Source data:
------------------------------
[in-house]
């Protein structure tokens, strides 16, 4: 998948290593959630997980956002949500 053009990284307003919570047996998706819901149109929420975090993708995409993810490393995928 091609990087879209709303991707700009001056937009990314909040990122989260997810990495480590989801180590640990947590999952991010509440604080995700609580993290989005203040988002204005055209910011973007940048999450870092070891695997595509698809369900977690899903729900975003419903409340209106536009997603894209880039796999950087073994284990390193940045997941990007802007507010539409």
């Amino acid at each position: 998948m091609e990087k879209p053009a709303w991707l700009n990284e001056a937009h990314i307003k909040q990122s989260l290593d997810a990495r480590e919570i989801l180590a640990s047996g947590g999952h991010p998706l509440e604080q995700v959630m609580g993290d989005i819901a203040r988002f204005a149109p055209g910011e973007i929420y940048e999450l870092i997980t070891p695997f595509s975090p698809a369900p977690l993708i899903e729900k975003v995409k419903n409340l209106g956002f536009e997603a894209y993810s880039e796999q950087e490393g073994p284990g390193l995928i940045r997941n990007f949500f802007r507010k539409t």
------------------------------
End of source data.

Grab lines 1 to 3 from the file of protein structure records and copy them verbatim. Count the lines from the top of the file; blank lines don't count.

[in-house]
């Protein structure tokens, strides 16, 4: 998948290593959630997980956002949500 053009990284307003919570047996998706819901149109929420975090993708995409993810490393995928 091609990087879209709303991707700009001056937009990314909040990122989260997810990495480590989801180590640990947590999952991010509440604080995700609580993290989005203040988002204005055209910011973007940048999450870092070891695997595509698809369900977690899903729900975003419903409340209106536009997603894209880039796999950087073994284990390193940045997941990007802007507010539409």
């Amino acid at each position: 998948m091609e990087k879209p053009a709303w991707l700009n990284e001056a937009h990314i307003k909040q990122s989260l290593d997810a990495r480590e919570i989801l180590a640990s047996g947590g999952h991010p998706l509440e604080q995700v959630m609580g993290d989005i819901a203040r988002f204005a149109p055209g910011e973007i929420y940048e999450l870092i997980t070891p695997f595509s975090p698809a369900p977690l993708i899903e729900k975003v995409k419903n409340l209106g956002f536009e997603a894209y993810s880039e796999q950087e490393g073994p284990g390193l995928i940045r997941n990007f949500f802007r507010k539409t």